In this article we look at the key differences between the three main types of financial statements for Canadian owner-managed businesses as performed by a Chartered Professional Accountant (CPA). This includes an audit, a review and a compilation financial statement engagement.
If you tick any of these boxes, you will be interested in this article:
- You are looking to sell or acquire a business and want to understand the company’s financial condition
- You want confidence in the accuracy of your accounting records
- You might require business financing now or in the future
- You are an owner or shareholder in a organization (sole owner, joint partnership, private company with multiple owners, etc.) and you:
- take a passive role (you’re not active in every aspect of the company)
- manage the day to day operations, but have no financial training
- want to assure yourself and/or other shareholders of the business’s financial health
What business owners need to know about “assurance”
Assurance can be provided by an independent Chartered Professional Accountant (CPA) who is able to form an opinion and conclude that a business’ financial statements are presented fairly. Assurance is sought by business owners who want confidence in their company’s financial position. Business owners may also require financial statements for their investors, shareholders, banks, creditors, or potential buyers. The most famous financial statement scandal was Enron, when in 2001 it was discovered that its reported financial health was fraudulent.
This article looks at these three common financial statement engagements for privately-held businesses in Canada:
- Compilation Report: A new standard from CPA Canada replacing the “Notice to Reader” financial statement (effective December 14, 2021).
Each of these engagements provide different levels of or no assurance. As the level of assurance varies, so does the amount of work involved as well as the associated cost. The appropriate financial statement engagement for your business depends on a number of factors like business size, ownership structure, business life cycle and financing arrangements.
Let’s dig a little deeper into the 3 options for annual financial statements.
Compilation Report (formerly Notice to Reader or NTR)
Level of Assurance Provided: None
Compilation reports are basic financial statements. The distinguishing factor is that they provide no assurance. Essentially, accountants will take information provided by the client in order to compile unaudited financial statements. In addition, compiled financial statements do not have to be prepared in accordance with accounting standards for private enterprises and generally do not include the information disclosed in notes to the financial statements. As a result, the financial statements prepared in an compilation report are usually not appropriate for banks and other creditors, who often require a set of financial statements that provide assurance (or more certainty) on the business’s financial condition. Despite the fact that no professional opinion is offered in an NTR, the involvement of a professional accounting firm does lend increased credibility to the information being presented.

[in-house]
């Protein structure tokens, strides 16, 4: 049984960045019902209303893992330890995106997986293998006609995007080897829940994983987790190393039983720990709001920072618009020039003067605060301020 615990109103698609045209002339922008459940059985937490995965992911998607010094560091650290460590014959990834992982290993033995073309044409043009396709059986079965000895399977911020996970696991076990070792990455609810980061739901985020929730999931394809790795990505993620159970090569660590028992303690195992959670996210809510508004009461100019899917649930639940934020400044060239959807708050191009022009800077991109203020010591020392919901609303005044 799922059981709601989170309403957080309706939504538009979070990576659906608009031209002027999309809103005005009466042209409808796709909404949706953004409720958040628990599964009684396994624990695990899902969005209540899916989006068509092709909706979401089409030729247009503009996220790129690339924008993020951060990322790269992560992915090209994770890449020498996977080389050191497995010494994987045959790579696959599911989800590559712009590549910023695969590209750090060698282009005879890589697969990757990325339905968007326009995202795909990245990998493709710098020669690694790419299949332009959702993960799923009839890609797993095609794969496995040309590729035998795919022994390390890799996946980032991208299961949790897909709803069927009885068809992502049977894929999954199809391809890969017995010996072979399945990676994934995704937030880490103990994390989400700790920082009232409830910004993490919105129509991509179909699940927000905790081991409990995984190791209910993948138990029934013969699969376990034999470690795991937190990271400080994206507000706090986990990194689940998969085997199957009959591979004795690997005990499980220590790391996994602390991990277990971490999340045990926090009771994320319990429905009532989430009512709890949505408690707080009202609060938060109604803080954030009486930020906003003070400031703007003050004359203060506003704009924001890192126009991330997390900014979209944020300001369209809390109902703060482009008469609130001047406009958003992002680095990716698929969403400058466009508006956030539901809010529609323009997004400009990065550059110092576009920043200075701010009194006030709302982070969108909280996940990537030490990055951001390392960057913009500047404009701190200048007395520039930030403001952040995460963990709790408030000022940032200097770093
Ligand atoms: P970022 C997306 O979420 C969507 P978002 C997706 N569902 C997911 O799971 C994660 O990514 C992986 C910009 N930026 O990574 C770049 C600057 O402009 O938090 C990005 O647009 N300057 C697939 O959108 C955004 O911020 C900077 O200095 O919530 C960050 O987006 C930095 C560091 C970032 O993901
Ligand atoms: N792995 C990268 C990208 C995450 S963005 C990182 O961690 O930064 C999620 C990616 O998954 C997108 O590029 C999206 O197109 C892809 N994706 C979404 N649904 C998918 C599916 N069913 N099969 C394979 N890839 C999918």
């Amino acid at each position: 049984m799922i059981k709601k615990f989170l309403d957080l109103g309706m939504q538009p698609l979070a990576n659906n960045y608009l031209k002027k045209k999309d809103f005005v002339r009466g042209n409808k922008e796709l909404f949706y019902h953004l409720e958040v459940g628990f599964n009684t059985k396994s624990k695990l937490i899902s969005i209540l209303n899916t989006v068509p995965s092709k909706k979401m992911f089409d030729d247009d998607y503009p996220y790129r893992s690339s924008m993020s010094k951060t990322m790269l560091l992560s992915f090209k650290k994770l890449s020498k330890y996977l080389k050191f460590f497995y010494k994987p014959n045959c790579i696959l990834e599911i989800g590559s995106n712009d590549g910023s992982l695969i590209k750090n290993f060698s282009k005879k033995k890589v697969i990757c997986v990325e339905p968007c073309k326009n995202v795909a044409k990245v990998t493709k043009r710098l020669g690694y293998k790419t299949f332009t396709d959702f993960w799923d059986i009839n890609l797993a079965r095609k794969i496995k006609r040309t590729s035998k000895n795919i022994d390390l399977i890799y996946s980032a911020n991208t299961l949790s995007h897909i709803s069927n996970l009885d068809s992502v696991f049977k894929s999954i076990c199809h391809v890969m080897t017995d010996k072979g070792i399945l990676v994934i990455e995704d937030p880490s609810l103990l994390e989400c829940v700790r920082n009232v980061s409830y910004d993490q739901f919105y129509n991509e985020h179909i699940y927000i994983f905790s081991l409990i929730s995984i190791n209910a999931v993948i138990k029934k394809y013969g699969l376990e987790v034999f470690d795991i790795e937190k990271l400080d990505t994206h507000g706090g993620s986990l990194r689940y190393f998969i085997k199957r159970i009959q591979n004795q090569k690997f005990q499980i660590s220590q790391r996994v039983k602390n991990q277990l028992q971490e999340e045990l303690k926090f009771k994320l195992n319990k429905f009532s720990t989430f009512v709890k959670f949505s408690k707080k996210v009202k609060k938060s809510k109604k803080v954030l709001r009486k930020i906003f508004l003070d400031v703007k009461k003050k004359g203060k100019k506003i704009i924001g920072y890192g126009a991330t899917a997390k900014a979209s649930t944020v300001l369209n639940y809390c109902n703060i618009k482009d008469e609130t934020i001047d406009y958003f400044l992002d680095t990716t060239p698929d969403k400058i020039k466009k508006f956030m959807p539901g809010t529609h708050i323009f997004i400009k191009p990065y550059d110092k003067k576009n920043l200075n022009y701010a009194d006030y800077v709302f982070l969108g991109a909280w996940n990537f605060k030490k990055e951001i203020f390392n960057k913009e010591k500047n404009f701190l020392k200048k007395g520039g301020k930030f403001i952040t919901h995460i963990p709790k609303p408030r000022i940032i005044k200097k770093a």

A compilation report may be right for your business if you require financial statements for basic tax purposes or for internal use when understanding the company’s financial performance. Since a compilation does not involve any assurance work, it is the most common and economical financial statement engagement.
Level of Assurance: Low
A review engagement focuses on whether the information presented in financial statements is “plausible” or “fairly presented.” A review does not give an opinion on the financial statements (only an audit does), rather it expresses that nothing has come to the attention of the accountants that would cause them to believe that the financial statements are not fairly presented. Accountants achieve this by utilizing a mix of analysis of financial data, as well as discussion with business owners and managers. Unlike a compilation, but like an audit, financial statements in a review engagement must be prepared in accordance with generally accepted accounting principals including all required disclosures.
Since a review provides a low level of assurance, there is no assessment of the risk of fraud or the effectiveness of internal controls and procedures. The cost of a review is less than an audit. Depending on the situation, banks and other parties requiring financial statements may accept review level assurance for their needs.
Level of Assurance: Reasonable
The purpose of an audit is to “enhance the degree of confidence” in financial statements. Having your financial statements audited means that an independent chartered professional accounting firm has provided their opinion on your company’s financial statements. This opinion determines whether there is reasonable assurance that the statements are free from material misstatement and presented fairly under the applicable accounting frameworks. Audit engagements also assess the risk of fraud as well as the effectiveness of your business’s internal controls and procedures.
Since audits provide some assurance, a higher cost is associated. In addition, banks, creditors, shareholders, investors and potential buyers will often require audited financial statements so that they are confident about the information being provided to them.
Which financial statement is right for your business? Contact us to discuss your accounting needs.
Disclaimer: This article is intended to inform readers in general terms. It is not intended to provide any tax or business advice. Please consult your Stern Cohen advisor if you have any questions about your unique situation. While we have tried to ensure the accuracy of the information in this article, we accept no liability for errors or omissions.